FireEye has flagged a sophisticated spear-phishing campaign hitting US-based businesses with emails purportedly coming from the US Securities and Exchange Commission (SEC).
The emails look like they’ve been sent by a SEC employee, address the recipients by name, and urge them to download a Word document containing important changes regarding Form 10-K, an annual financial performance report required by the organization.
The malicious attachment drops two PowerShell backdoors.
One is fileless and resides in the target machine’s memory, and the other is a heavily obfuscated and modified version of the publicly available tool DNS_TXT_Pwnage. Both use DNS TXT queries to keep in touch with the C&C server and the attackers, just like the DNSMessenger backdoor/RAT recently analyzed by the Cisco Talos team.
“In some cases, we identified a Cobalt Strike Beacon payload being delivered via [the backdoors],” the researchers noted. “This particular Cobalt Strike stager payload was previously used in operations linked to FIN7.”
FIN7 is the identifier the company uses for a specific cybercriminal group that has operated for years, and is usually after sensitive financial data.
“We observed that the same domain hosting the Cobalt Strike Beacon payload was also hosting a CARBANAK backdoor sample compiled in February 2017. CARBANAK malware has been used heavily by FIN7 in previous operations,” they added.
This was not a mass-email operation. The attackers targeted very specific persons: employees that are involved with SEC filings for their respective organizations. This information was, in most cases, pulled from past SEC filings.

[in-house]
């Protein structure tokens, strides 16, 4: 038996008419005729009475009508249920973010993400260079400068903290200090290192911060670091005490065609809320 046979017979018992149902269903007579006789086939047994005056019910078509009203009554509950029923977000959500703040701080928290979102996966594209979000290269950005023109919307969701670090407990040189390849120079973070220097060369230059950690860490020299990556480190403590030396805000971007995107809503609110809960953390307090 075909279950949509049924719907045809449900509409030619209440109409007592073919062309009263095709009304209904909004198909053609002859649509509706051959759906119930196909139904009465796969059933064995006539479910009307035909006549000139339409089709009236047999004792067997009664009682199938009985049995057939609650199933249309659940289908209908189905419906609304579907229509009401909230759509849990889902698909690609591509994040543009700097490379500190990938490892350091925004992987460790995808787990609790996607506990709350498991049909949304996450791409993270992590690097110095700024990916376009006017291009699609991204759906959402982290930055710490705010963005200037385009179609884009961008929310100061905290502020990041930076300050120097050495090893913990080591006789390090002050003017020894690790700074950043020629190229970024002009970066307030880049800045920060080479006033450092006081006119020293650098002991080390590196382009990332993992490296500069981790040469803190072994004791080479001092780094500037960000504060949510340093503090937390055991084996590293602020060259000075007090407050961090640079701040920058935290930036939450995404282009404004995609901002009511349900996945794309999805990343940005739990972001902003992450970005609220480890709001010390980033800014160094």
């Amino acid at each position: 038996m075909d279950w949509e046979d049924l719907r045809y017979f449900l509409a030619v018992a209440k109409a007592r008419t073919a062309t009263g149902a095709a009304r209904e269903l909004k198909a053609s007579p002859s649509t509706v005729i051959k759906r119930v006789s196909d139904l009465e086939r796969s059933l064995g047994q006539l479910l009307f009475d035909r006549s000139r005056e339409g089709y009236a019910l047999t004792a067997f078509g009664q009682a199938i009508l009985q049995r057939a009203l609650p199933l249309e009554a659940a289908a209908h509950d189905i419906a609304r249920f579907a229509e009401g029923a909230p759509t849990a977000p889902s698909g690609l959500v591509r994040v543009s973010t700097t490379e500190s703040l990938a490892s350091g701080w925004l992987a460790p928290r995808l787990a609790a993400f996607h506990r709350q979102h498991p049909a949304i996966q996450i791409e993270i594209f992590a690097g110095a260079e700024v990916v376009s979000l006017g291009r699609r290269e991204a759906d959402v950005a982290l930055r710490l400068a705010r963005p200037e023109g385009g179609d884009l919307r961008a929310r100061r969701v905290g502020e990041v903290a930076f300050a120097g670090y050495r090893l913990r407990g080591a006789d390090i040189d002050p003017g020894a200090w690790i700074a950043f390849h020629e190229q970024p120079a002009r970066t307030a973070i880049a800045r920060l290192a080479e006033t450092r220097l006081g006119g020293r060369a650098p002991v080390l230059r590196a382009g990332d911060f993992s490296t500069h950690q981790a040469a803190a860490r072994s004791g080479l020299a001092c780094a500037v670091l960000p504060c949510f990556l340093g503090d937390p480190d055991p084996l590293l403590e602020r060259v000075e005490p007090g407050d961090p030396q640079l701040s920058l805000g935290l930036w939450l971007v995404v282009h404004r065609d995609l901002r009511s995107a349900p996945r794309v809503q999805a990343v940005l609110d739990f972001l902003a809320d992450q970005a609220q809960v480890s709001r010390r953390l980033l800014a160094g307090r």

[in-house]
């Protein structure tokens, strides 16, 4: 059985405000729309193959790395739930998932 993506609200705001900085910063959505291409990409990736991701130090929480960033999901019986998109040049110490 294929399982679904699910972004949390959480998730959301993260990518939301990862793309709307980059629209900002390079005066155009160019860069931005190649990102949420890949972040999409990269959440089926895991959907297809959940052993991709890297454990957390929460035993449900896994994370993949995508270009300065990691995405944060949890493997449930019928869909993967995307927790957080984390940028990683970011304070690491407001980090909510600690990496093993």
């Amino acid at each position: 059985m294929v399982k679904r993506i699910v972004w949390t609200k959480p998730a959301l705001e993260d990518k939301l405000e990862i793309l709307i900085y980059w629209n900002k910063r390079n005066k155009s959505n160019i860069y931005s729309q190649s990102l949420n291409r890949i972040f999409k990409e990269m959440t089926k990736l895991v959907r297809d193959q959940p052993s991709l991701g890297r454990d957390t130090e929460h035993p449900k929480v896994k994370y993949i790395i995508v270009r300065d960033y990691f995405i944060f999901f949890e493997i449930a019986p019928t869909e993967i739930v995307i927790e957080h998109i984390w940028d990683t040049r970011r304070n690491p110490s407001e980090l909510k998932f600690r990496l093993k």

The researchers say that 11 companies in the financial services, transportation, retail, education, IT services, and electronics sectors were targeted, but it’s more than likely that other companies have also been hit.
“We have not yet identified FIN7’s ultimate goal in this campaign, as we have either blocked the delivery of the malicious emails or our FaaS team detected and contained the attack early enough in the lifecycle before we observed any data targeting or theft,” they noted.
“However, we surmise FIN7 can profit from compromised organizations in several ways. If the attackers are attempting to compromise persons involved in SEC filings due to their information access, they may ultimately be pursuing securities fraud or other investment abuse. Alternatively, if they are tailoring their social engineering to these individuals, but have other goals once they have established a foothold, they may intend to pursue one of many other fraud types.”